So this is a typical costing of the resource time and effort. Now to look at the output from a typical fundraising campaign.

Depth of Campaign

Occasionally, I take on the work of a fundraising intermediary/broker on behalf of a business that I think stacks up well for investors. This means that I sift and select business proposals/companies before presenting them to investors. It should be said that no two campaigns are the same. Some can last 2 months some 8. Some can get investment from just contacting 10 investors; some can get funded after contacting over 100. I’ll leave you with some of the results that I pulled from a recent 6-month campaign.

(Emails)

Total of emails generated between all parties (i.e Inbox total for this campaign) = 504
Total of the 504 emails that were from and to the company team = 186
Total number of emails to investment sources (504 – 186) = 318

(Investors)

Total number of investment sources contact by email (initially) = 132
Total number of angel investors approached = 77
Total number of investing groups approached (VCs & Funds, etc) = 55
Average number of emails sent to each investor source (318 / 132) = 2.4

(Contact)

(Article written for iBusiness Angel)

Average number of phone calls to each investor = 4
Average time in minutes talking to each investor source (@ 2 minutes each call) = 8
Total time spent talking to all investors (8 mins x 132 investment sources) = 1056 mins = 17.6 hours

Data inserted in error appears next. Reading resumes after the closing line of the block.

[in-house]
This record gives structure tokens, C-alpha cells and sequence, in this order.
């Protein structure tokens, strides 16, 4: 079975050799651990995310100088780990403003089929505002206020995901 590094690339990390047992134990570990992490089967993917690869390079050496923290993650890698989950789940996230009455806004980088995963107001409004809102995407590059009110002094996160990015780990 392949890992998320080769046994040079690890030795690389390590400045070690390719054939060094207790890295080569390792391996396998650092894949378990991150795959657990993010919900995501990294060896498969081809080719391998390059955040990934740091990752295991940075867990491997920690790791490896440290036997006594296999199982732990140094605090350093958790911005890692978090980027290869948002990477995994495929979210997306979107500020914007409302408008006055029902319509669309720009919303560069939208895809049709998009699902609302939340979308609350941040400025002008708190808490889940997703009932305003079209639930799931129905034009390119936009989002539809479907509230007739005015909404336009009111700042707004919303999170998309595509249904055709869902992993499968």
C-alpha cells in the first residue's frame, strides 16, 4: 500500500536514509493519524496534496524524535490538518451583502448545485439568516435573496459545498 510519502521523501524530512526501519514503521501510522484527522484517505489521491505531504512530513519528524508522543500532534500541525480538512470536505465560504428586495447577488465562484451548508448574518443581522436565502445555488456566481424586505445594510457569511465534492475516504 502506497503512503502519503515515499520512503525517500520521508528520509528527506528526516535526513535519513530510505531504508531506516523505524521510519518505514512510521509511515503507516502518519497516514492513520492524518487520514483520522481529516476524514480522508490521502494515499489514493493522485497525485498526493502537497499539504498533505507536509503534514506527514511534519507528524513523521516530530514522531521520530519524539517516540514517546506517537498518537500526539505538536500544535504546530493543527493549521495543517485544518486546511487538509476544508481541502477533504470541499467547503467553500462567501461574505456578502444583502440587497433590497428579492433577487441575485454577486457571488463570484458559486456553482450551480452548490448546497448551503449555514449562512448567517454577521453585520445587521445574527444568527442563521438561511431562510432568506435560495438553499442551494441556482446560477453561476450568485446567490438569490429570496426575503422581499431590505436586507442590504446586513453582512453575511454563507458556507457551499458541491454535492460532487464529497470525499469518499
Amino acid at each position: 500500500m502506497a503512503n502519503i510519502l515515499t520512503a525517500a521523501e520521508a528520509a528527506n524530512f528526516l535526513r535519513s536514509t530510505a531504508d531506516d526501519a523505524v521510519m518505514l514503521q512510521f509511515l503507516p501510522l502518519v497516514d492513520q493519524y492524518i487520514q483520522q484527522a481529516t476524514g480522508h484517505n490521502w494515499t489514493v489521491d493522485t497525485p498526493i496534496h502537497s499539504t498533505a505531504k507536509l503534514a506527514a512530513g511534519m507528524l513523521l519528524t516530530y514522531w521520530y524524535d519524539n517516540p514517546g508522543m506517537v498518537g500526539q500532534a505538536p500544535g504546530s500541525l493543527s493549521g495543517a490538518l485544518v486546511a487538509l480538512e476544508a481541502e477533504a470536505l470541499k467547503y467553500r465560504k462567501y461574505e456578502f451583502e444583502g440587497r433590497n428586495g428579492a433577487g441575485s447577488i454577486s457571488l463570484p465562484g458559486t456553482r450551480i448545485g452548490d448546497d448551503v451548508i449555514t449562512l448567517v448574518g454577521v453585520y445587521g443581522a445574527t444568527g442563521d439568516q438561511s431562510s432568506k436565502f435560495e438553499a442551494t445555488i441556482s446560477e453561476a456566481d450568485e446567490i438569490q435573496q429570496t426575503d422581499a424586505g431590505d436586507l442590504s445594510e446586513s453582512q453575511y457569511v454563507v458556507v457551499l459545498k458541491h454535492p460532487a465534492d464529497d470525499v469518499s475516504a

Time spent on dead/fruitless calls – no replies, secretaries & gatekeepers (6 calls average, 30 secs each x 132 investors) = 396 mins = 6.6 hours
Total number of meetings (including 2 scoping meetings with the company to start campaign) = 18

Look also at this article if you’d like to see what a sophisticated fundraising campaign looks like:  http://techcrunch.com/2013/08/10/how-we-closed-a-1-75-million-round-on-angellist-using-new-inbound-tools-and-techniques


How Many Frogs Can You Kiss In 6 Months? Early Stage Fundraising

(Written for iBusiness Angel)

Fundraising is not for the fainthearted. Anyone who has ever tried and been successful in courting angel investment will know only too well that the process of attracting investment into your company can be slow, time consuming and energy sapping. It can be an all-consuming task that can keep a person engrossed full time over a number of months. The fastest I have ever managed is 3 months (from agreeing to fundraise, to cheque in the bank for the company). Others may have been fortunate to have got funded quicker, most will be familiar with a 6-12 month fundraising period but either way you’d best assess your ability to handle the task in-house.